• Data interpretation: Once you finish analyzing the data, you then interpret the results and create visualizations and reports to share these conclusions with decision-makers in the organization.

  • Process improvement: You might also work to improve the overall process with the help of data scientists, engineers, data architects, and company leadership. 

Read more: Data Visualization: Definition, Benefits, and Examples

Salary and job outlook

According to Glassdoor, data analysts in the US can earn an average base salary of $75,974 per year [2]. However, your earning potential may be influenced by factors such as the industry you work in. Some industries offering above-average pay for data analysts include financial services, information technology, and energy. You can also increase your salary by continuing to sharpen your skill set in areas such as data mining and predictive modeling while also earning certificates.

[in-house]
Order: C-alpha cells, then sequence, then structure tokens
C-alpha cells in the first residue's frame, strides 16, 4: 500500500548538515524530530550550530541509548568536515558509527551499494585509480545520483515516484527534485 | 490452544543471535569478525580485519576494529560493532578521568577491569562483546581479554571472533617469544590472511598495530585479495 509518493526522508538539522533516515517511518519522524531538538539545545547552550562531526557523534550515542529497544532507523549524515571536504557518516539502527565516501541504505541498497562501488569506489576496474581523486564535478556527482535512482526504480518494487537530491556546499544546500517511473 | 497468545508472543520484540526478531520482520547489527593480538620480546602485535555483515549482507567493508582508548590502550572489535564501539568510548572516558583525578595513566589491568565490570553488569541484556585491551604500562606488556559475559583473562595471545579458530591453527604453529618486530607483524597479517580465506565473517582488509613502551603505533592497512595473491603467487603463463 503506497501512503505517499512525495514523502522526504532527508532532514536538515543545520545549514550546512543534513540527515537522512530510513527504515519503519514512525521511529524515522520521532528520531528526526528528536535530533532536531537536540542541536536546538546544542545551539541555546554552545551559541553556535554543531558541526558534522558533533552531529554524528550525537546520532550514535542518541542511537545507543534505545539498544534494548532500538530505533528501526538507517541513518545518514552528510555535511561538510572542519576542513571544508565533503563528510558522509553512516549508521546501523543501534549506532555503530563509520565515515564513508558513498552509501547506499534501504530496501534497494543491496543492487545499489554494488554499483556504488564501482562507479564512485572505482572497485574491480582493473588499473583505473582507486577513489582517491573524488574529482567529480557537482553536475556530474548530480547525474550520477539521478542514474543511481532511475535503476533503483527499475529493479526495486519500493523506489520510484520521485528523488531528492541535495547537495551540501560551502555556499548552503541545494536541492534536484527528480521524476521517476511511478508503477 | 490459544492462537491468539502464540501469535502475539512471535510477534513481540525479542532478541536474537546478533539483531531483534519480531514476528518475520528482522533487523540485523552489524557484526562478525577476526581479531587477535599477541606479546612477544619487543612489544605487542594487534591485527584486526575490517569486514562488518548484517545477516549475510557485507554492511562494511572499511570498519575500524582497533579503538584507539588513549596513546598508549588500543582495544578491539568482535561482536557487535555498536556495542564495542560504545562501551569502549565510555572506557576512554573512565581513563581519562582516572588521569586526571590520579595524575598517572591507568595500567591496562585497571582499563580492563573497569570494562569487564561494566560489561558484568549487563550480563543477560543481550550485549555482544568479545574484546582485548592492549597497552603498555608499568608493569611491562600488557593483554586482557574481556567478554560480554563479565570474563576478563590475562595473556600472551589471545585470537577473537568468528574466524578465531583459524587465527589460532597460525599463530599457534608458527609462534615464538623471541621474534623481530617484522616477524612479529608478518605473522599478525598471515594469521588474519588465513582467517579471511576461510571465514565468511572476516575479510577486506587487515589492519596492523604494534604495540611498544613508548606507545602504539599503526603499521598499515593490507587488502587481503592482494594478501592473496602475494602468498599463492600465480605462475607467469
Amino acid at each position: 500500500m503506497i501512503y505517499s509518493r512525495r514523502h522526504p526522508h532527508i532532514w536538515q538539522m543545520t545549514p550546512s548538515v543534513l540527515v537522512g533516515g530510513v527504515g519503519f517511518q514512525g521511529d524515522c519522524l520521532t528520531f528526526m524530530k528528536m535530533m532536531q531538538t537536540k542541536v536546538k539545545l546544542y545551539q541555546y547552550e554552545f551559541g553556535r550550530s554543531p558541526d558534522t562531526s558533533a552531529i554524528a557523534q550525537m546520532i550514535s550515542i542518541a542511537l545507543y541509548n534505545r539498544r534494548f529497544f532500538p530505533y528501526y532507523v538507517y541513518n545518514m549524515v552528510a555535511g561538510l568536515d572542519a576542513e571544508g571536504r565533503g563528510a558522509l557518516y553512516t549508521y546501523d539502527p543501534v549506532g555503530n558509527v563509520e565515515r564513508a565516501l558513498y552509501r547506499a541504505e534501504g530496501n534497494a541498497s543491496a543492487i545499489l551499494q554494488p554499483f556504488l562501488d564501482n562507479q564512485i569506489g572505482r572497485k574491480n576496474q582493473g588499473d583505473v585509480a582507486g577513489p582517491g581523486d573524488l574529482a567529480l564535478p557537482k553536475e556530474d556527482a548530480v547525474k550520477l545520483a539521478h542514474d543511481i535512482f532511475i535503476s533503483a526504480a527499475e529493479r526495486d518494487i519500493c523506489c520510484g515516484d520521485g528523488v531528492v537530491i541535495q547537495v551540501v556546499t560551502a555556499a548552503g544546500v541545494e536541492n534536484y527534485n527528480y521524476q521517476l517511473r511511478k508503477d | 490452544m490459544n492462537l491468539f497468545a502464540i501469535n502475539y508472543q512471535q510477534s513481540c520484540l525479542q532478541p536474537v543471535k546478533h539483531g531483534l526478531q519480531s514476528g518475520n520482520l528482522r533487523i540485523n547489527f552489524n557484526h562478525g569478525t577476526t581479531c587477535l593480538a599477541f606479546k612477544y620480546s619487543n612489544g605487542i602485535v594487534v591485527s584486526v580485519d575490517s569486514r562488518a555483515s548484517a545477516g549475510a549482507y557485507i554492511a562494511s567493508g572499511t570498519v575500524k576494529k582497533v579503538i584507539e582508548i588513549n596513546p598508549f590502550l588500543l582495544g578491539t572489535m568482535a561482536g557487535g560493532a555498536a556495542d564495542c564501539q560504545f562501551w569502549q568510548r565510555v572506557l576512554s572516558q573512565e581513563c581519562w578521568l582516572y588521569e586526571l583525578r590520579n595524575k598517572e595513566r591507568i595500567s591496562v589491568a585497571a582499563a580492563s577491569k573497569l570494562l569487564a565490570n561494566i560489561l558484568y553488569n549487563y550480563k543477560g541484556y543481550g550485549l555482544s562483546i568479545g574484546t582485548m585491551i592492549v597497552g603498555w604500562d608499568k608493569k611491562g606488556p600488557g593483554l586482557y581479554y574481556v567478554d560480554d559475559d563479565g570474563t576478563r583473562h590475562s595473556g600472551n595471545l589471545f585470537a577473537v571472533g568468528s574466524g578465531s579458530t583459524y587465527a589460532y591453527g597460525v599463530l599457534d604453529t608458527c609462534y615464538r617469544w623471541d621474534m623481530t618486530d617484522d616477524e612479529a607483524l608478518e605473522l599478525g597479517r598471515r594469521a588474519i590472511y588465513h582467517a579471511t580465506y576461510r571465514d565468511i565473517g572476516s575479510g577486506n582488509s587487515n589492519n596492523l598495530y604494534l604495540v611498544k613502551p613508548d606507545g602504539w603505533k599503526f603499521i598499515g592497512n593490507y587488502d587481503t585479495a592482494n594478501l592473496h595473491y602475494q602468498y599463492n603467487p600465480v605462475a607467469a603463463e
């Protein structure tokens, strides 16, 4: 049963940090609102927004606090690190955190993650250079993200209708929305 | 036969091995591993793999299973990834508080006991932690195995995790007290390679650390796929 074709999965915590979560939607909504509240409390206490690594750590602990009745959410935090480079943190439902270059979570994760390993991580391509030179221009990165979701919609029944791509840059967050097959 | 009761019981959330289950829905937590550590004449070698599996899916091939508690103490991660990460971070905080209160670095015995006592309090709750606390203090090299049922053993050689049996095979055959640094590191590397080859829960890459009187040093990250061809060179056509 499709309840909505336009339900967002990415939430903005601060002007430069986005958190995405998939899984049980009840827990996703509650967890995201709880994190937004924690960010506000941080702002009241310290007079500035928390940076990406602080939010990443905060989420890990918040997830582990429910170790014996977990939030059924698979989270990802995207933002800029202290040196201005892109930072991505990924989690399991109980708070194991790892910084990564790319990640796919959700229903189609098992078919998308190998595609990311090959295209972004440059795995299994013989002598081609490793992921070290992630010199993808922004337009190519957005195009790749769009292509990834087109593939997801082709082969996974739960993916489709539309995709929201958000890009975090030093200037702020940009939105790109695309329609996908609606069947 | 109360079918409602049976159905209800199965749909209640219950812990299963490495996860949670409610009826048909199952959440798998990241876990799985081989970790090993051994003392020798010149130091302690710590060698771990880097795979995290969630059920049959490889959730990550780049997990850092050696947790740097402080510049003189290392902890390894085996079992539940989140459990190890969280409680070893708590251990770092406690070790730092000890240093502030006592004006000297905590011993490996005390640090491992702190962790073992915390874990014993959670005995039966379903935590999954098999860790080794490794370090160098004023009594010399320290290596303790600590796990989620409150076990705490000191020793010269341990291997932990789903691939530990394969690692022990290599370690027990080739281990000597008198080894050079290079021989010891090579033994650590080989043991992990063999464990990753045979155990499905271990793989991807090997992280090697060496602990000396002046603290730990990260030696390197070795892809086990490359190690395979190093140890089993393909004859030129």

The field of data science, which includes data analysts, offers a positive job outlook as well, with opportunities only expected to continue growing in the coming years, featuring a projected 35 percent increase from 2022 to 2032 [1].

Read more: 4 Data Analyst Career Paths: Your Guide to Leveling Up

How to become a data analyst without a degree

Without a college degree, you should establish a clear path toward reaching your data analyst career goals. This includes developing several technical skills and workplace skills to qualify for the job and understanding your options for how to develop those skills. 

Read more: How to Become a Data Analyst (with or Without a Degree)

1. Determine the relevant skills and requirements for your job goal.